real estate. health information. One lesson learned from the dot-com bust is that web site traffic alone does not denote success. – – – . B2C includes services such as online banking. Although some pure Internet based companies have survived the dot-com bust (e. The major challenge of B2C is to get online browsing customers to purchase products or services. Amazon). (Patton.B2C – Business to Consumer  B2C refers to any business or organization that sells products or services to consumer over the Internet for the consumer’s own use. online auctions. 2005) – In addition to online retailers. over the last several years traditional brick and mortar retailers are investing more in online transactions.g. travel services. and many others. Historically B2C was viewed a a threat to traditional “brick and mortar” businesses.

2005).  B2B interactions often include exchanges where products are bought and sold using a common platform. Private B2B exchanges are run by a single company for doing business with its suppliers and customers. There are two significant differences between B2B and B2C efforts (Varon. – Public B2B exchange are operated by industry consortia who establish their rules and management structure. delivery and specifications. B2B requires integration of technology and processes between businesses. – –  B2B involves negotiation between businesses over prices.B2B – Business to Business  B2B refers to any business or organization that sells products or services to other businesses over the Internet. – .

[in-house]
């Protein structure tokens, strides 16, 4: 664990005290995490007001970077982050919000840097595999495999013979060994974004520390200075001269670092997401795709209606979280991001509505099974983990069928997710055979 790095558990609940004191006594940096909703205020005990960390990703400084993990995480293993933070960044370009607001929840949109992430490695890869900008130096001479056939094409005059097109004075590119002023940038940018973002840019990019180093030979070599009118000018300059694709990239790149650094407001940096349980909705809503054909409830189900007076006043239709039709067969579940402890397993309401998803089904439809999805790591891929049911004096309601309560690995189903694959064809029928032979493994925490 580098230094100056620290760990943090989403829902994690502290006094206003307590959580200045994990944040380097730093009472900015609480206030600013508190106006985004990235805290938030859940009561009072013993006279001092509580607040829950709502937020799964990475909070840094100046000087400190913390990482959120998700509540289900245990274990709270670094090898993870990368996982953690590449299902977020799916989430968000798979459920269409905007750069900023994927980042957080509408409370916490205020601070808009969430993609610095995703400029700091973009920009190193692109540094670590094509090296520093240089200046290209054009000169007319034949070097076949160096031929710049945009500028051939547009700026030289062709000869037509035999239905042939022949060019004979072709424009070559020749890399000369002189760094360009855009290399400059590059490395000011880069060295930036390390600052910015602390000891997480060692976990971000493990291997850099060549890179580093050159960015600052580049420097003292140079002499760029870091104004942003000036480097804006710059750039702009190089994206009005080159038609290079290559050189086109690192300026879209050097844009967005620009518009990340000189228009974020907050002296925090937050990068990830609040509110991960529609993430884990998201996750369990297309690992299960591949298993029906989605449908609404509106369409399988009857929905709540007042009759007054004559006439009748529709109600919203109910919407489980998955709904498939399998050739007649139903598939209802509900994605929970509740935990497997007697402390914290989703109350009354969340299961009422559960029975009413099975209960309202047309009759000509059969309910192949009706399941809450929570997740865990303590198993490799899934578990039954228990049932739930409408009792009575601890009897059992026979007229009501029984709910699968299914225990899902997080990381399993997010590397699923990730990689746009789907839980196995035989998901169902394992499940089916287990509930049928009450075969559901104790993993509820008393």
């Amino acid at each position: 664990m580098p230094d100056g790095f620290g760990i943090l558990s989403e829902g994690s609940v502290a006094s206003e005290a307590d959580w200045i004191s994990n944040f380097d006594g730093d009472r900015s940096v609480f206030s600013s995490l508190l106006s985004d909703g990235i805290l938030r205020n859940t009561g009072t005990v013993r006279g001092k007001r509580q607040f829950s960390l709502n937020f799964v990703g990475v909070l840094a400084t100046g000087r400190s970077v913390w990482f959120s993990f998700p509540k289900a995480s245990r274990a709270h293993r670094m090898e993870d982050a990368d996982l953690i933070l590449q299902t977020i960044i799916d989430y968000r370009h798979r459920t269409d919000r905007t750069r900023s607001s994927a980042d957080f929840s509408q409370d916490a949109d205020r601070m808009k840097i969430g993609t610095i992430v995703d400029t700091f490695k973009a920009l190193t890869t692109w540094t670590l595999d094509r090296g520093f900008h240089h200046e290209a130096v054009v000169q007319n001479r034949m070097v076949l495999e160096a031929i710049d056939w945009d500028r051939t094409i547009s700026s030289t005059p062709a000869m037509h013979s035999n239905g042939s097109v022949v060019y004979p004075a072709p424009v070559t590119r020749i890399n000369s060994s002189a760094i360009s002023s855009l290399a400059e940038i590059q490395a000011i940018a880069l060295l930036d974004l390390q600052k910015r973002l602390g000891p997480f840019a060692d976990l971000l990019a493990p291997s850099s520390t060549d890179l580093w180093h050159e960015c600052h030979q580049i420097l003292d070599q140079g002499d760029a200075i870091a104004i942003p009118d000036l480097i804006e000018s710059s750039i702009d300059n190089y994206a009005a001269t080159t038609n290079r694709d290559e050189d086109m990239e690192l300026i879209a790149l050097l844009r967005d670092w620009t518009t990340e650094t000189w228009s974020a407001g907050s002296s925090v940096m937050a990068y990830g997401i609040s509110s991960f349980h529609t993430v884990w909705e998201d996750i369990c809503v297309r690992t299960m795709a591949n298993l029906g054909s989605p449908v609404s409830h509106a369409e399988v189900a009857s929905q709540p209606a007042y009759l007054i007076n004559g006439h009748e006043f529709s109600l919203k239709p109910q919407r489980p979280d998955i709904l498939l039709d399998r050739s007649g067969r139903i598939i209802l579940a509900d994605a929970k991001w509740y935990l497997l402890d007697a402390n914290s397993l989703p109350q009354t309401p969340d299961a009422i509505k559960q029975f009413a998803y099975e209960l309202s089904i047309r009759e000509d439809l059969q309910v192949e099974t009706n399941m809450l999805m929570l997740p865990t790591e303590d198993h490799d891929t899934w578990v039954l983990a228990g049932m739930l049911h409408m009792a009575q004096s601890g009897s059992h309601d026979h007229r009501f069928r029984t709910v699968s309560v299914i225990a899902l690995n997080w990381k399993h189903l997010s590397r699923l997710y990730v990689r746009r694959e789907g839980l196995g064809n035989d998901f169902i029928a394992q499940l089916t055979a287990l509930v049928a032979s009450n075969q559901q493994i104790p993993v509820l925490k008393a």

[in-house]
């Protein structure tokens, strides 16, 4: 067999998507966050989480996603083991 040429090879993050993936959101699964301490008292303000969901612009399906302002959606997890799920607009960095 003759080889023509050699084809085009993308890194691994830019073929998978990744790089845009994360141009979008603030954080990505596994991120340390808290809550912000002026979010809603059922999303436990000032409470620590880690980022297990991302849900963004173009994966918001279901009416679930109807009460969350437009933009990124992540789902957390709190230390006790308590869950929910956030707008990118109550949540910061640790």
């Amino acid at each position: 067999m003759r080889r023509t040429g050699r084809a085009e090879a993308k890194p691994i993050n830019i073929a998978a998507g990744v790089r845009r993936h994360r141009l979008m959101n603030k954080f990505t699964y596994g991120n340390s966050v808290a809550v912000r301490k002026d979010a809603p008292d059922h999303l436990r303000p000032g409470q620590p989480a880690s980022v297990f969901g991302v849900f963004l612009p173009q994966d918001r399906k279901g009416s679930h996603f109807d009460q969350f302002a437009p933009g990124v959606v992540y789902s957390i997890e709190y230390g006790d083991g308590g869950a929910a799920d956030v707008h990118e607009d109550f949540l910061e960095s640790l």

Value chain. CEO. marketing. Structure that includes a number of levels with different levels of responsibility. Hierarchical business organization. Network effect. President. VP’s. and delivery of the products or services it sells. These were discussed and defined by Schneider (2004) and include: – Market. Middle Managers). A way of organizing business activities so that each strategic business unit focuses on the design.g. A real or virtual space in which potential buyers and sellers interact and agree on a medium of exchange. manufacture. – – – .E-Commerce Concepts  E-Commerce utilizes several structures and concepts. (e. An increase in the value of a network to its participants as the number of participants increase.

– Research has also found that a range of human and organizational issues and potential changes in organizational structure and working practices lie at the center of the ability of E-Commerce to succeed.Variables that Impact E-Commerce Success or Failure  Organizational Structure – Research has found that a significant element of E-Commerce success is the role of senior management (BCS Socio Technical Group.  Senior managers need to provide understand. vision and leadership concerning the EBusiness initiative. 2005) (Discuss findings)       Simplify business processes Empower employees Develop and implement new business models Focus on customers Develop appropriate skills and training Implement effective change strategies . (Clegg.. et al. 2003).